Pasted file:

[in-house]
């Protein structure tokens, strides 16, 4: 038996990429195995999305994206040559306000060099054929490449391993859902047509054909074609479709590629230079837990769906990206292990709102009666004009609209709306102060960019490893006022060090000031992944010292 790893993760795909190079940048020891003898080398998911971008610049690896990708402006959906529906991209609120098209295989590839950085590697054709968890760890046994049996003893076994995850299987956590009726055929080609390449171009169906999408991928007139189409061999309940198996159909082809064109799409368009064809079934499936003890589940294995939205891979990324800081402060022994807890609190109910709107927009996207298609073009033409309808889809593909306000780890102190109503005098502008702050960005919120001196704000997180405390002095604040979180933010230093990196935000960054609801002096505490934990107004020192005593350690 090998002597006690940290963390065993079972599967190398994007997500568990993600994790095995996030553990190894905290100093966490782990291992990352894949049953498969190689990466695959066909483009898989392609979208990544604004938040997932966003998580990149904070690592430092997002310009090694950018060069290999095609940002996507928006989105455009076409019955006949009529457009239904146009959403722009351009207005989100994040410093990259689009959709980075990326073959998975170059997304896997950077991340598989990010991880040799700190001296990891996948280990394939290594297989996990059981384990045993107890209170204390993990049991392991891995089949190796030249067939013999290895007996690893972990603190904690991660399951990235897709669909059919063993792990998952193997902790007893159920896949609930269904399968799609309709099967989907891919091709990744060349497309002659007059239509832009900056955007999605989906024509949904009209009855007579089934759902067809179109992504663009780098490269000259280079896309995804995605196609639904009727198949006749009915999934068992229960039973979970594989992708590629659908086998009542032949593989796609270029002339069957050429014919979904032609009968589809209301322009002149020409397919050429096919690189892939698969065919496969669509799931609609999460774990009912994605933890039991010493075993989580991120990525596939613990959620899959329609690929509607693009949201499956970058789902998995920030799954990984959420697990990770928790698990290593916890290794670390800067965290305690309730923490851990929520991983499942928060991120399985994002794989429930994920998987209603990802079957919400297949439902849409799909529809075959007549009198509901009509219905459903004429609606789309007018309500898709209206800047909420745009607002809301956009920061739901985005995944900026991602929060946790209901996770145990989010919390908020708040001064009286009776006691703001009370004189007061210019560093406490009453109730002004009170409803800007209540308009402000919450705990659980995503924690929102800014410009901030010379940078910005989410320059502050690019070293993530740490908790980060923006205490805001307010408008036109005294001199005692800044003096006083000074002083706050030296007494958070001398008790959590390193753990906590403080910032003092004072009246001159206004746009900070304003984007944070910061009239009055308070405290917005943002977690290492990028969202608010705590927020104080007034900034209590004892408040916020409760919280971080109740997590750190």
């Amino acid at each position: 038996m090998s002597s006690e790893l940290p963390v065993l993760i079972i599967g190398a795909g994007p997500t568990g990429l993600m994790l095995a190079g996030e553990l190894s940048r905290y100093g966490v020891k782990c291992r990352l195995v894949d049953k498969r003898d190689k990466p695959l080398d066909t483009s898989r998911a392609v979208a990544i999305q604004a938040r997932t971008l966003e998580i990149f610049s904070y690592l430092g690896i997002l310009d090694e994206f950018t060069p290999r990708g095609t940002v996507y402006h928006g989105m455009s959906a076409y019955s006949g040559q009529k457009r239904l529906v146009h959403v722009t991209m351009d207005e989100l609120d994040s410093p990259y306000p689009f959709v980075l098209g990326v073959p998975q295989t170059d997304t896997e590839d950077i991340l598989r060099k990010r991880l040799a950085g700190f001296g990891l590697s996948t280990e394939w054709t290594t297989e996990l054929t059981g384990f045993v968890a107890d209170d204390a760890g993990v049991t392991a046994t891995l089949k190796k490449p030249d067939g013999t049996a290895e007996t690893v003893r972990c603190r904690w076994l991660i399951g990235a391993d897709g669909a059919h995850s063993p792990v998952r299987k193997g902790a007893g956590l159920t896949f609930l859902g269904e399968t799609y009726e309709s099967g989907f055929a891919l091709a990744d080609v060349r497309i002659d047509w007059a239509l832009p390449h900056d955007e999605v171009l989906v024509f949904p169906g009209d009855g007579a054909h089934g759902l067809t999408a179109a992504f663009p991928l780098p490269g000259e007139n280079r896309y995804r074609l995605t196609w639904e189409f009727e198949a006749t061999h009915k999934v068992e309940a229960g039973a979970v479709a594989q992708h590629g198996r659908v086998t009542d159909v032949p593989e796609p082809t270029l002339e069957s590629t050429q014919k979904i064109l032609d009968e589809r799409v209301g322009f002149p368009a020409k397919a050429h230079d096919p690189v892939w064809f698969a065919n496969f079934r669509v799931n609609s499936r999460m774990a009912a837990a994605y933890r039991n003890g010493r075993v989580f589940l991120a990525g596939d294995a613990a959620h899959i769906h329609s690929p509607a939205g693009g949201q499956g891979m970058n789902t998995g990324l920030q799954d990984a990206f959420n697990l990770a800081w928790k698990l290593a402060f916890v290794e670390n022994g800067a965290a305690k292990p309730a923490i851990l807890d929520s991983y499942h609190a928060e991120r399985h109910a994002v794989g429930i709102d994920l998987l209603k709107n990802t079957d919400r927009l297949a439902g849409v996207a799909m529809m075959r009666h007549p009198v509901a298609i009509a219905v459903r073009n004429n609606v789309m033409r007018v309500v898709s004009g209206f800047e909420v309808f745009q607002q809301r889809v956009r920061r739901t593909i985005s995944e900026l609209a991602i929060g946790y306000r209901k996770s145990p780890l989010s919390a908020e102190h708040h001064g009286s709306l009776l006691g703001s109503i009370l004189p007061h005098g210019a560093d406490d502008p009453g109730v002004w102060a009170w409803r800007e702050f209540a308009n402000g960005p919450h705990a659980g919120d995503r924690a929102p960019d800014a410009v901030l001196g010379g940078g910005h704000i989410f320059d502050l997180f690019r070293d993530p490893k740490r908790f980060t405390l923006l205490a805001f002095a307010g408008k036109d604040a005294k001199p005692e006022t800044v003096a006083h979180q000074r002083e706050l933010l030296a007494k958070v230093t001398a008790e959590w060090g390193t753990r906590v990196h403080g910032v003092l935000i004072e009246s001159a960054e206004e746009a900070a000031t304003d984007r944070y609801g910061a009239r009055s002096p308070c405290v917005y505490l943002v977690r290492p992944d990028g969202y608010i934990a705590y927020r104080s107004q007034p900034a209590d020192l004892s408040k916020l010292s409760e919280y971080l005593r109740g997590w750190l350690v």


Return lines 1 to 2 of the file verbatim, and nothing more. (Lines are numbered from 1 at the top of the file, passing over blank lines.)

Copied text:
[in-house]
């Protein structure tokens, strides 16, 4: 038996990429195995999305994206040559306000060099054929490449391993859902047509054909074609479709590629230079837990769906990206292990709102009666004009609209709306102060960019490893006022060090000031992944010292 790893993760795909190079940048020891003898080398998911971008610049690896990708402006959906529906991209609120098209295989590839950085590697054709968890760890046994049996003893076994995850299987956590009726055929080609390449171009169906999408991928007139189409061999309940198996159909082809064109799409368009064809079934499936003890589940294995939205891979990324800081402060022994807890609190109910709107927009996207298609073009033409309808889809593909306000780890102190109503005098502008702050960005919120001196704000997180405390002095604040979180933010230093990196935000960054609801002096505490934990107004020192005593350690 090998002597006690940290963390065993079972599967190398994007997500568990993600994790095995996030553990190894905290100093966490782990291992990352894949049953498969190689990466695959066909483009898989392609979208990544604004938040997932966003998580990149904070690592430092997002310009090694950018060069290999095609940002996507928006989105455009076409019955006949009529457009239904146009959403722009351009207005989100994040410093990259689009959709980075990326073959998975170059997304896997950077991340598989990010991880040799700190001296990891996948280990394939290594297989996990059981384990045993107890209170204390993990049991392991891995089949190796030249067939013999290895007996690893972990603190904690991660399951990235897709669909059919063993792990998952193997902790007893159920896949609930269904399968799609309709099967989907891919091709990744060349497309002659007059239509832009900056955007999605989906024509949904009209009855007579089934759902067809179109992504663009780098490269000259280079896309995804995605196609639904009727198949006749009915999934068992229960039973979970594989992708590629659908086998009542032949593989796609270029002339069957050429014919979904032609009968589809209301322009002149020409397919050429096919690189892939698969065919496969669509799931609609999460774990009912994605933890039991010493075993989580991120990525596939613990959620899959329609690929509607693009949201499956970058789902998995920030799954990984959420697990990770928790698990290593916890290794670390800067965290305690309730923490851990929520991983499942928060991120399985994002794989429930994920998987209603990802079957919400297949439902849409799909529809075959007549009198509901009509219905459903004429609606789309007018309500898709209206800047909420745009607002809301956009920061739901985005995944900026991602929060946790209901996770145990989010919390908020708040001064009286009776006691703001009370004189007061210019560093406490009453109730002004009170409803800007209540308009402000919450705990659980995503924690929102800014410009901030010379940078910005989410320059502050690019070293993530740490908790980060923006205490805001307010408008036109005294001199005692800044003096006083000074002083706050030296007494958070001398008790959590390193753990906590403080910032003092004072009246001159206004746009900070304003984007944070910061009239009055308070405290917005943002977690290492990028969202608010705590927020104080007034900034209590004892408040916020409760919280971080109740997590750190």